"It was what you do ... over time, we've been told what effect our raid had on the war and the morale of the people," Saylor said in an interview.

The Brussett, Mont., native who now lives in Puyallup, Wash., said he was one of the lucky ones.

"There were a whole bunch of guys in World War II; a lot of people didn't come back," he said.

Thatcher, of Missoula, Mont., said the raid just seemed like "one of many bombing missions" during the war. The most harrowing part for him was the crash landing of his plane, depicted in the movie "Thirty Seconds over Tokyo."

Cole, of Comfort, Texas, was Doolittle's co-pilot that day. Three crew members died as Raiders bailed out or crash-landed their planes in China, but most were helped to safety by Chinese villagers and soldiers.

Cole, Saylor and Thatcher were greeted Saturday by flag-waving well-wishers ranging from small children to fellow war veterans. Twelve-year-old Joseph John Castellano's grandparents brought him from their Dayton home.

"This was Tokyo. The odds of their survival were one in a million," the boy said. "I just felt like I owe them a few short hours of the thousands of hours I will be on Earth."

Organizers said more than 600 people, including descendants of Chinese villagers who helped the Raiders and Pearl Harbor survivors, were invited to the final-toast ceremony.

The 80 silver goblets in the ceremony were presented to the Raiders in 1959 by the city of Tucson, Ariz. The Raiders' names are engraved twice, the second upside-down. During the ceremony, white-gloved cadets presented each of the three with their personal goblets and their longtime manager poured the cognac. The deceased's glasses are turned upside-down.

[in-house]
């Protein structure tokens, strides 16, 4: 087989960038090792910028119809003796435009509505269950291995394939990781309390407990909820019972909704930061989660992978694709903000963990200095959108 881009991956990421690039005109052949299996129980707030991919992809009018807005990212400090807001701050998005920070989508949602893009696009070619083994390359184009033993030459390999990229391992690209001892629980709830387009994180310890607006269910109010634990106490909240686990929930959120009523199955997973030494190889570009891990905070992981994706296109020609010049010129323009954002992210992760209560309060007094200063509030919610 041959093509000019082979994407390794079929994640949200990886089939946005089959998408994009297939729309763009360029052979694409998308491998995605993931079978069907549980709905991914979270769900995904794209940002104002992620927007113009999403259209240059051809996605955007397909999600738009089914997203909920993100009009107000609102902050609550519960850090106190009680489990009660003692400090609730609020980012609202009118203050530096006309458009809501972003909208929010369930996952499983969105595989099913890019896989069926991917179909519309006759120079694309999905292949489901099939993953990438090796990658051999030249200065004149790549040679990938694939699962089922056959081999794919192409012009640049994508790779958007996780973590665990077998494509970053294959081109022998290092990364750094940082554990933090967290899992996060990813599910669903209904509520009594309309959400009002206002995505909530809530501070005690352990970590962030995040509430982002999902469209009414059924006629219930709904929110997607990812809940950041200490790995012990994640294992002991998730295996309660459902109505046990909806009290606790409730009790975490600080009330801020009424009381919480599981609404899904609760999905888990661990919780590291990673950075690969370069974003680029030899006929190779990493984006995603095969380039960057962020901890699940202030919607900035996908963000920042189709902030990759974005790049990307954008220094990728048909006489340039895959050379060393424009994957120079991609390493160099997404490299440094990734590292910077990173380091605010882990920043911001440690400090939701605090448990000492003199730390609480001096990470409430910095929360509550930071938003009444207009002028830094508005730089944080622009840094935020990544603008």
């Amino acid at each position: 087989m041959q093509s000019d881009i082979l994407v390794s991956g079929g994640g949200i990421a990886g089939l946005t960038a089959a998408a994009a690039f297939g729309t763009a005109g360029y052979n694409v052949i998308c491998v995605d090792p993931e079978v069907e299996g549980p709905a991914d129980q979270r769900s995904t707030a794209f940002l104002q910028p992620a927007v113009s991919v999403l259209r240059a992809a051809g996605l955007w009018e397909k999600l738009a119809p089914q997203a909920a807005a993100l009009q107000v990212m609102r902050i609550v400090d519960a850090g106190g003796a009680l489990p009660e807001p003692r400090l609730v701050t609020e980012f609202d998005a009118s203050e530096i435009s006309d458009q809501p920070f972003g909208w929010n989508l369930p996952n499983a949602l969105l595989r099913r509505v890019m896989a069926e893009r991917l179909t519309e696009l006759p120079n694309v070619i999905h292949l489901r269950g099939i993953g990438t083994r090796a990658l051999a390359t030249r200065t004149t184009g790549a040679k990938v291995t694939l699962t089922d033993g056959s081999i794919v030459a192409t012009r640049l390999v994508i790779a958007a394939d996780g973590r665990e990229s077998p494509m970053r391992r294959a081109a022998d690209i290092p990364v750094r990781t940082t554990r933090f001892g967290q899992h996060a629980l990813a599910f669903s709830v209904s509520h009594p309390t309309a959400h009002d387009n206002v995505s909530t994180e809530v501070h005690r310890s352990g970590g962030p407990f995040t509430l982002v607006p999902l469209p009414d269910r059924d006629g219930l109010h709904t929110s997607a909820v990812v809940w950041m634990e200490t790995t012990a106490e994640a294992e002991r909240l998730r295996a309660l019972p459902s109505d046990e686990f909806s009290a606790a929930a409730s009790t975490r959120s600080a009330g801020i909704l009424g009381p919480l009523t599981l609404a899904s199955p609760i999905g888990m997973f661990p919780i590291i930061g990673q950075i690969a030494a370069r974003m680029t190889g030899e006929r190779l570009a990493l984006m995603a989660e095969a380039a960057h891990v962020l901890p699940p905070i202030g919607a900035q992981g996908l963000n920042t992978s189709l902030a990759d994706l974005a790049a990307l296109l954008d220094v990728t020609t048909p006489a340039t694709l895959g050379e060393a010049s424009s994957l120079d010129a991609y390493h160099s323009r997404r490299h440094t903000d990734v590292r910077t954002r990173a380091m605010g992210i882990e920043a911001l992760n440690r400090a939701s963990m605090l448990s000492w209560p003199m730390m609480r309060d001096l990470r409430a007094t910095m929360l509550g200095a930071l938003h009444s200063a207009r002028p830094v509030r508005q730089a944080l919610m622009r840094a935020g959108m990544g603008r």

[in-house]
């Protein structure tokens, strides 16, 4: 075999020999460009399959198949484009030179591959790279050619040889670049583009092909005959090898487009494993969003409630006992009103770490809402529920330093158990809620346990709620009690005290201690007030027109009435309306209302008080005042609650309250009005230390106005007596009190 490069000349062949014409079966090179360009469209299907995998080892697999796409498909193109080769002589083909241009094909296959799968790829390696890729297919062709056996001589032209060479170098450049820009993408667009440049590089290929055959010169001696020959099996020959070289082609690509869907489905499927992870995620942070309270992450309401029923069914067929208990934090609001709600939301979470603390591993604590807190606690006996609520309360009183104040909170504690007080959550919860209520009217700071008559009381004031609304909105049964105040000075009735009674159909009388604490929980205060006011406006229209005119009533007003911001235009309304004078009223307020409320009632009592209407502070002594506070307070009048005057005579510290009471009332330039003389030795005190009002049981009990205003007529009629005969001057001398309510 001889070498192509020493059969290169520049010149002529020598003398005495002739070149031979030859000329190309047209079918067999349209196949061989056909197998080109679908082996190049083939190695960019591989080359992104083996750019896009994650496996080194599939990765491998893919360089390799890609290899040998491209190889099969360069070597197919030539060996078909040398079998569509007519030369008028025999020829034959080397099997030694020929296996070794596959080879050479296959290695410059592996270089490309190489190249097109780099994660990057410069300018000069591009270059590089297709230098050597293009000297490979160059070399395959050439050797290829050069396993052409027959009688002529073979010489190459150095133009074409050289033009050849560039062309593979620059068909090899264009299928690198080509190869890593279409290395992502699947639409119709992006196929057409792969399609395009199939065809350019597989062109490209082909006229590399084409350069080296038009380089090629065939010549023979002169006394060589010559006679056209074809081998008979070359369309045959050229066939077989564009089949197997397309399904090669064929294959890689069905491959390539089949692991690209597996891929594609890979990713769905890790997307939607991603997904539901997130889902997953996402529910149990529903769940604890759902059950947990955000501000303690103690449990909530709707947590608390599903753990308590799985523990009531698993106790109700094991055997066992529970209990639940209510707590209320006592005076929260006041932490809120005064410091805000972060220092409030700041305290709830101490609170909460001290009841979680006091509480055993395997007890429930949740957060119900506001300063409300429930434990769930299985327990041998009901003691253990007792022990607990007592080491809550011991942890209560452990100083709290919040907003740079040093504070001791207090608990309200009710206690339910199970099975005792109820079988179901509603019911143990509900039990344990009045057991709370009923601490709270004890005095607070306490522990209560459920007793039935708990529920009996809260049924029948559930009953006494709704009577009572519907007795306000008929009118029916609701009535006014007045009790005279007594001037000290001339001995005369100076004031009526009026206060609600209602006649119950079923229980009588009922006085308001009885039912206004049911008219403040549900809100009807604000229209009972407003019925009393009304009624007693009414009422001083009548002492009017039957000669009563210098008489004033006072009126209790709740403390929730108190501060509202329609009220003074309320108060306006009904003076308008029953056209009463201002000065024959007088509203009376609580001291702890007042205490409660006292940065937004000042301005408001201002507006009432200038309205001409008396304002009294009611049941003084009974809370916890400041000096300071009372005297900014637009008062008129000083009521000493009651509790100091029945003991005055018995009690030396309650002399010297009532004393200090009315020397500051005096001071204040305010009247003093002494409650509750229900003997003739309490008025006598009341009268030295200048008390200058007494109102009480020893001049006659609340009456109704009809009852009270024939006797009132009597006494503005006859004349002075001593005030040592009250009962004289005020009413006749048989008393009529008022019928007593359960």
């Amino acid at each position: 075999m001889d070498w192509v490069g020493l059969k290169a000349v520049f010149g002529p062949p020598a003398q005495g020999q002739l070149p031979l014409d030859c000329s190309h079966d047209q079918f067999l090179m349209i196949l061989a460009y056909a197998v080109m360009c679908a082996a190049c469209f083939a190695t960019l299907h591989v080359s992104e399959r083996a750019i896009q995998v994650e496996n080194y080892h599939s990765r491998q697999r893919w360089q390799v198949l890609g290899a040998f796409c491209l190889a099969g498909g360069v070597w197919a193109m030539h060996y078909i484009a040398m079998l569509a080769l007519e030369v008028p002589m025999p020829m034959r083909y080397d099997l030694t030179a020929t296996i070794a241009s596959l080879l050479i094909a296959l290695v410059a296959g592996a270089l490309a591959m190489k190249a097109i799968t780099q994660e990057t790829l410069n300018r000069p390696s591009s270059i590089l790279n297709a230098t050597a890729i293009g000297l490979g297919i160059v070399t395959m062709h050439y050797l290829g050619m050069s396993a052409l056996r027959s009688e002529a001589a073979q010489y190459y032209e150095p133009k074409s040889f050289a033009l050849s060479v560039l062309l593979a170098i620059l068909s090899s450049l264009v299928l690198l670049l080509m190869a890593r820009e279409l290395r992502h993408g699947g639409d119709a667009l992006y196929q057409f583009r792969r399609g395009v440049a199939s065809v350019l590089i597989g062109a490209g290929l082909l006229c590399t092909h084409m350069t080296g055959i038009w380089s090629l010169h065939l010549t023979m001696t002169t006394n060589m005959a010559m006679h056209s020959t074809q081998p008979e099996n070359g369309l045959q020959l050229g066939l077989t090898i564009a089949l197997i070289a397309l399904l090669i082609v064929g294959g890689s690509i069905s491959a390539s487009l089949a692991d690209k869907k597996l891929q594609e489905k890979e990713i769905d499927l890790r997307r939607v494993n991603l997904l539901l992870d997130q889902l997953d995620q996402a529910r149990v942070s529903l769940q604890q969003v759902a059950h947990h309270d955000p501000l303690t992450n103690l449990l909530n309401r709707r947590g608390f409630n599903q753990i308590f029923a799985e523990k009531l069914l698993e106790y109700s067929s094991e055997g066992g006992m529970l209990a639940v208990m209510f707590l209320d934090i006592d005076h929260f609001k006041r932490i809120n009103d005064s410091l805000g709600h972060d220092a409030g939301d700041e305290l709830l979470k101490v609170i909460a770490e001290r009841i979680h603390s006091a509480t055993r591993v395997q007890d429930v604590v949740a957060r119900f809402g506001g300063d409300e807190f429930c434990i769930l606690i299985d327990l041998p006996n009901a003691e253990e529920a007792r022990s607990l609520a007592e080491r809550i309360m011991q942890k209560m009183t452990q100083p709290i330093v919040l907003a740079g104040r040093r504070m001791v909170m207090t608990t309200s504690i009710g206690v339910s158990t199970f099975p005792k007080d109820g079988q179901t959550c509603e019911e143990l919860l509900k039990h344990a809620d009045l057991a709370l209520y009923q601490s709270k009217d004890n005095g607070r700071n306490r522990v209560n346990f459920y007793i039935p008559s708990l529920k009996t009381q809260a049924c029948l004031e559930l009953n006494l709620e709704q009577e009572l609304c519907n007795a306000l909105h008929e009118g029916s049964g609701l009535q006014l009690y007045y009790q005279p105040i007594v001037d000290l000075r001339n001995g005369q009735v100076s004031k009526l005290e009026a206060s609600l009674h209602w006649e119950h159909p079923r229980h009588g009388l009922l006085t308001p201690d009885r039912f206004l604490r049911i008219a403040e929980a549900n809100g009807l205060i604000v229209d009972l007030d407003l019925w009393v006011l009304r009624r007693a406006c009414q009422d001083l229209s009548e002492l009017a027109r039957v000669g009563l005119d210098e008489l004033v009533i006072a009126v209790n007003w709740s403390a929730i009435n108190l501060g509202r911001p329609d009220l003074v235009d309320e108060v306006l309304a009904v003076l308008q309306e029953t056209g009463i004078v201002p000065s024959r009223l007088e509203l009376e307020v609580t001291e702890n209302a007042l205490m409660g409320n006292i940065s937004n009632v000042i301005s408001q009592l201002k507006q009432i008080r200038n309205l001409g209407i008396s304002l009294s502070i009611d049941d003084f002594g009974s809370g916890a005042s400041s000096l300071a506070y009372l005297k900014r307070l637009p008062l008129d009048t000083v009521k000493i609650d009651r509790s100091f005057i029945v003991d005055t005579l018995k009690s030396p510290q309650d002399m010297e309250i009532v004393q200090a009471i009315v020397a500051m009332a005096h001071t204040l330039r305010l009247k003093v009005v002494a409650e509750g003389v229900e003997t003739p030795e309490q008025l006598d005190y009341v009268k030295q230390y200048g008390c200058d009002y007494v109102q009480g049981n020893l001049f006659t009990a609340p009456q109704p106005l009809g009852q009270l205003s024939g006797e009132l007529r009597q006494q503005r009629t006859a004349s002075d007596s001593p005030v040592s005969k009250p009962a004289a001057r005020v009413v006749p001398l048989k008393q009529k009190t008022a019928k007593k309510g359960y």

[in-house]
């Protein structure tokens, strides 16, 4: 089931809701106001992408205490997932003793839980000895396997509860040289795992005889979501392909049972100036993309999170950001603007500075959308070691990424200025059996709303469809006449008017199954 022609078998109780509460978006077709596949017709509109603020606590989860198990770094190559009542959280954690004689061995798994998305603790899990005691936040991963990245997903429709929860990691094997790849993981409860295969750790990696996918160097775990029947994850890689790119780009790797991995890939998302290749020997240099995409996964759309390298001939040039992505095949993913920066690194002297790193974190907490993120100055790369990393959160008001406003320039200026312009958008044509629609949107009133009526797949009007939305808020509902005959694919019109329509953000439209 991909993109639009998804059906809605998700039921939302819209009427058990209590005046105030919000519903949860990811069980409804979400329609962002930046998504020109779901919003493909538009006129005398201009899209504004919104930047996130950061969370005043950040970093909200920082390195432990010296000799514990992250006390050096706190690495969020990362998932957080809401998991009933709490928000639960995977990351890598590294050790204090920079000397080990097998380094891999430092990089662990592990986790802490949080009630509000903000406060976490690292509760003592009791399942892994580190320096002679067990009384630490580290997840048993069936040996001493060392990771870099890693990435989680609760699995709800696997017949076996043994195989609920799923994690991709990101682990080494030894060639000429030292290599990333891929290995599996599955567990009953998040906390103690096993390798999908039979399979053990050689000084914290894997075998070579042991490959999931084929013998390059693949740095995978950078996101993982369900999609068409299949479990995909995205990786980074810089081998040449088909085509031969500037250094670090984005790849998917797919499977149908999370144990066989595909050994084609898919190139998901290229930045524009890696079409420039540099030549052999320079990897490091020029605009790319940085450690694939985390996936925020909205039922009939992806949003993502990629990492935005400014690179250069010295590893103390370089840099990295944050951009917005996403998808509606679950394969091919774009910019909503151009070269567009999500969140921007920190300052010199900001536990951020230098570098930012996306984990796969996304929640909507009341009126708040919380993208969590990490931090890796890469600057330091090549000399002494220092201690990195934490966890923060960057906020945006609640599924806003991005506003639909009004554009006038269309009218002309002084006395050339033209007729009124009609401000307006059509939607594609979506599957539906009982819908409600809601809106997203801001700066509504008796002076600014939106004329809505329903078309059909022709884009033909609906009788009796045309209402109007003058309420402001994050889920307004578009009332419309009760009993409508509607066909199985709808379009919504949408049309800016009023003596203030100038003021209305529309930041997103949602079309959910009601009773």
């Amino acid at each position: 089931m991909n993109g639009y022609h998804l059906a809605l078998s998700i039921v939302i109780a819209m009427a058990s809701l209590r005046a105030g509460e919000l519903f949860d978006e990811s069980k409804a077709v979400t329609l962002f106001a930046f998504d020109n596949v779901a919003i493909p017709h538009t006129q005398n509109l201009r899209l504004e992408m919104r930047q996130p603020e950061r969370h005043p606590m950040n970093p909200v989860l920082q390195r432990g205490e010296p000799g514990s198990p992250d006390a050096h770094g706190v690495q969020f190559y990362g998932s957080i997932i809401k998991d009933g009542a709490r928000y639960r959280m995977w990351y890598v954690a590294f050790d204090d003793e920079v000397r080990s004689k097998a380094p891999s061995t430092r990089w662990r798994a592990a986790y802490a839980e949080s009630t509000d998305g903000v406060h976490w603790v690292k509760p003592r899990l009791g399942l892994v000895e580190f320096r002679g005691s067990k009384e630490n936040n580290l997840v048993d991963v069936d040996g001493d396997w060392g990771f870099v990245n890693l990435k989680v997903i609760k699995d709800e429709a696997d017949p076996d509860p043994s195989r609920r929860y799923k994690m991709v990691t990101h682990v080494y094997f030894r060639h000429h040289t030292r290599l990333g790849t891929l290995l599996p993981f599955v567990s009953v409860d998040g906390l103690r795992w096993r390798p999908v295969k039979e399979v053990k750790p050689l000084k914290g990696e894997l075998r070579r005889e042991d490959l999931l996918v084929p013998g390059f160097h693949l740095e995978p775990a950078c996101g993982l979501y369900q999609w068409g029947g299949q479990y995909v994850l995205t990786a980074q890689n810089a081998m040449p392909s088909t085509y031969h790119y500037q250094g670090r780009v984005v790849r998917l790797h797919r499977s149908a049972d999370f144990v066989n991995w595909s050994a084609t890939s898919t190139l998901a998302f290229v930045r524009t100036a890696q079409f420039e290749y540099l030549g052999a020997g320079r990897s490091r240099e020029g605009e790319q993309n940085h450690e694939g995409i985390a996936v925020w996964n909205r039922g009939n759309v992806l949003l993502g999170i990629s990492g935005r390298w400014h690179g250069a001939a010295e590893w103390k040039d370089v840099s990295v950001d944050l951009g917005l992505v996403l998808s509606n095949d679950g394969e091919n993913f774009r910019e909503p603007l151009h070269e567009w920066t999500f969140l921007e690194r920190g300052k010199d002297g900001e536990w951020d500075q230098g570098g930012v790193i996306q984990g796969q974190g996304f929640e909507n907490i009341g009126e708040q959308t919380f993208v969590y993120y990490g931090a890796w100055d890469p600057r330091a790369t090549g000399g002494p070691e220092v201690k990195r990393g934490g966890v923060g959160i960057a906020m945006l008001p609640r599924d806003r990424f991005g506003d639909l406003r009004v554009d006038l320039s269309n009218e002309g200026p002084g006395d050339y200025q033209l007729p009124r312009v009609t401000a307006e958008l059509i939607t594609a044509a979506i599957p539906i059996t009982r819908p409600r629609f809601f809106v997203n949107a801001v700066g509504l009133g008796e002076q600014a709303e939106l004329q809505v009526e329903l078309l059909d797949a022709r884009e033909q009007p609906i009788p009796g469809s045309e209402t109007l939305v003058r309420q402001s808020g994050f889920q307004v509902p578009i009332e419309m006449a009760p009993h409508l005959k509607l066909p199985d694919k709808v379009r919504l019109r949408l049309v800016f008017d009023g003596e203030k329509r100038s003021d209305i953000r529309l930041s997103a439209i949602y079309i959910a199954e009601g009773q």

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grannypants32 November 11 2013 at 10:50 AM

My grandfather was a Doolittle. To my understanding. It was a Doolittle tredition to have a Family reunion. as all the Doolittle in the US are related. I know my Unckle and Brother went to at least one of the reunions in Lorain, Ohio. If there any Doolittles reading this, please let me know.

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ckevinbaldwin November 11 2013 at 11:08 AM

Imagine 80 men volunteering for a mission with little to no hope of coming back . .. they don't make men like this anymore . . . .

Wish there would have been some pictures and with all of the reality TV BS . . . why couldn't this have been covered by the History Channel or A&E? The last call would have been a great event to see.

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Greenmmgten ckevinbaldwin November 11 2013 at 11:29 AM

Great comment Kevin.
That would have been great if they did, but they had a lot of great Veterans tribute's and movie's during the